From greening to cleaning and back

Just to warn you, I have been known to tell long winded, sometimes un-followable stories.  My second goal of this blog is to stay laser focused on the challenges ahead and stay on track; if you don’t remember my first goal is to not be preachy, so far so good.

So back to that laser focus of mine, I want to find a career that allows me to fiscally survive in Los Angeles and provide benefit to the environment and my community at the same time.  I have noticed a trend of new businesses sprouting up across the city.  Many of these new small businesses are selling at your local farmers’ markets.  To do some field research, I will be visiting a number of farmers’ markets in and around Los Angeles throughout the next few weeks and will highlight some of these new businesses opening up in your neighborhood.  I want to see what green and organic products and services are being offered by these new businesses selling in your local communities.   I will also highlight pricing for select organic fruits and vegetables at local farmers’ markets.  So look forward to all of that.

And sad news, I had to let my cleaning person go.  I need to be fiscally responsible now that I am in between gigs.  I guess an unintended consequence of my life change is that I do not have to stock anything with toxic chemicals anymore.  Now that I am back to full time maid, I would like save money by mixing my own brew of cleaning solutions.  Though, the last time I mixed a solution I was in high school chemistry class so I better get to Googling, I might even visit a library.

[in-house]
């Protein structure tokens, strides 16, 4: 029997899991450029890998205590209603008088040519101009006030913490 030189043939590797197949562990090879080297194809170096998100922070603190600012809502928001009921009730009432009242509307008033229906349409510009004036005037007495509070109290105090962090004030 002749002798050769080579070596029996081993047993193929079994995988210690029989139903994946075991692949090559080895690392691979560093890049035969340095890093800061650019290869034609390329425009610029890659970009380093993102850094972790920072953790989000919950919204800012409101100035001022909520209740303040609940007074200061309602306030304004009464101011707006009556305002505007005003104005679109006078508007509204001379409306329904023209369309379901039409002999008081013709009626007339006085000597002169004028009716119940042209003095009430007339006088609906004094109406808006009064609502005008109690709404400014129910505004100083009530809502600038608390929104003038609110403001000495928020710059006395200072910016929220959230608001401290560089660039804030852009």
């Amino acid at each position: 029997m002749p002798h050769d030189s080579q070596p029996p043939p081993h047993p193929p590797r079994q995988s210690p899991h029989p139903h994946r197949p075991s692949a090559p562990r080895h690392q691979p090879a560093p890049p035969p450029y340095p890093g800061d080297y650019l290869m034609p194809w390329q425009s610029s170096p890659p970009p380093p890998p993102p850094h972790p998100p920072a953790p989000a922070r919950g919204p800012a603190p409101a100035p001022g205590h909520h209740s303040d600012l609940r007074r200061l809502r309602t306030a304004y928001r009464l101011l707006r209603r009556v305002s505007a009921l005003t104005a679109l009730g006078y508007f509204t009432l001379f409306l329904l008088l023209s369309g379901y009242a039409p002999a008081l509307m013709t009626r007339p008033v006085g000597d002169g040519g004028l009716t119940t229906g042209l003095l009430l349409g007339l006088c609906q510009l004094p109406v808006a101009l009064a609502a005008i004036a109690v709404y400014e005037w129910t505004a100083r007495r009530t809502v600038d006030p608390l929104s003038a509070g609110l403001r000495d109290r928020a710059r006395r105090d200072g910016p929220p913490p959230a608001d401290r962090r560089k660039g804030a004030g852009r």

You can help too, what type of natural ingredients do you use for your day-to-day cleaning, leave a comment, share the wealth, don’t be shy.  — GreenUp! Guy

3 thoughts on “From greening to cleaning and back

  1. Plain white vinegar & baking soda are great cleansers, environmentally friendly and cheap too! If you want to clean out a drain, put about a cup or so of baking soda down the drain, and then pour about 1-2 cups vinegar in. It will bubble up, let it do its work, and then rinse.

    Vinegar (1 cup in the rinse cycle) is also a good fabric softener. Don’t add too much or your clothes will smell like, well, vinegar.

    Baking soda is good for cleaning pretty much everything. We buy the big bags at Costco or Smart & Final.
    http://www.armandhammer.com/PDF/AnH_Solutions.pdf

  2. Ok, because I love you, I’ll tell you my secret. Yucca Root. You can get it really cheap at asian supermarkets, and it cleans everything from hair to stubborn stains on dishes. Used by ancient cultures for centuries, and sometimes refered to as “soap root”, you just peel and mash. It’s that easy!

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